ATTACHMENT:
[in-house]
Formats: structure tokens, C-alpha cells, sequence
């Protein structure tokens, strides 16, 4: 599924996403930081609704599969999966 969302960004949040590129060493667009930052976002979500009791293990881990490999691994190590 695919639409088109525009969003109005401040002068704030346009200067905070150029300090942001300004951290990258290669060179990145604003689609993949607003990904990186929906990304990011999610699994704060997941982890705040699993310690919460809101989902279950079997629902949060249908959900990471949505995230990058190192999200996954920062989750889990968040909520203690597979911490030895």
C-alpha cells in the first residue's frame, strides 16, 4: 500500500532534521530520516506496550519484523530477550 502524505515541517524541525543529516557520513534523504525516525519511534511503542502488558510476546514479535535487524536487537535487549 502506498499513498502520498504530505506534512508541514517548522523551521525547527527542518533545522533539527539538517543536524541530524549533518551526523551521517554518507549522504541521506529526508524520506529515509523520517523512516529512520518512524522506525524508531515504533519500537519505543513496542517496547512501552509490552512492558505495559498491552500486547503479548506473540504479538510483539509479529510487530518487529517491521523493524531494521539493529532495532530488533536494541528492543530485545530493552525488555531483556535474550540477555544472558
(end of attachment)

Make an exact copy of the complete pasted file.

[in-house]
Formats: structure tokens, C-alpha cells, sequence
């Protein structure tokens, strides 16, 4: 599924996403930081609704599969999966 969302960004949040590129060493667009930052976002979500009791293990881990490999691994190590 695919639409088109525009969003109005401040002068704030346009200067905070150029300090942001300004951290990258290669060179990145604003689609993949607003990904990186929906990304990011999610699994704060997941982890705040699993310690919460809101989902279950079997629902949060249908959900990471949505995230990058190192999200996954920062989750889990968040909520203690597979911490030895």
C-alpha cells in the first residue's frame, strides 16, 4: 500500500532534521530520516506496550519484523530477550 502524505515541517524541525543529516557520513534523504525516525519511534511503542502488558510476546514479535535487524536487537535487549 502506498499513498502520498504530505506534512508541514517548522523551521525547527527542518533545522533539527539538517543536524541530524549533518551526523551521517554518507549522504541521506529526508524520506529515509523520517523512516529512520518512524522506525524508531515504533519500537519505543513496542517496547512501552509490552512492558505495559498491552500486547503479548506473540504479538510483539509479529510487530518487529517491521523493524531494521539493529532495532530488533536494541528492543530485545530493552525488555531483556535474550540477555544472558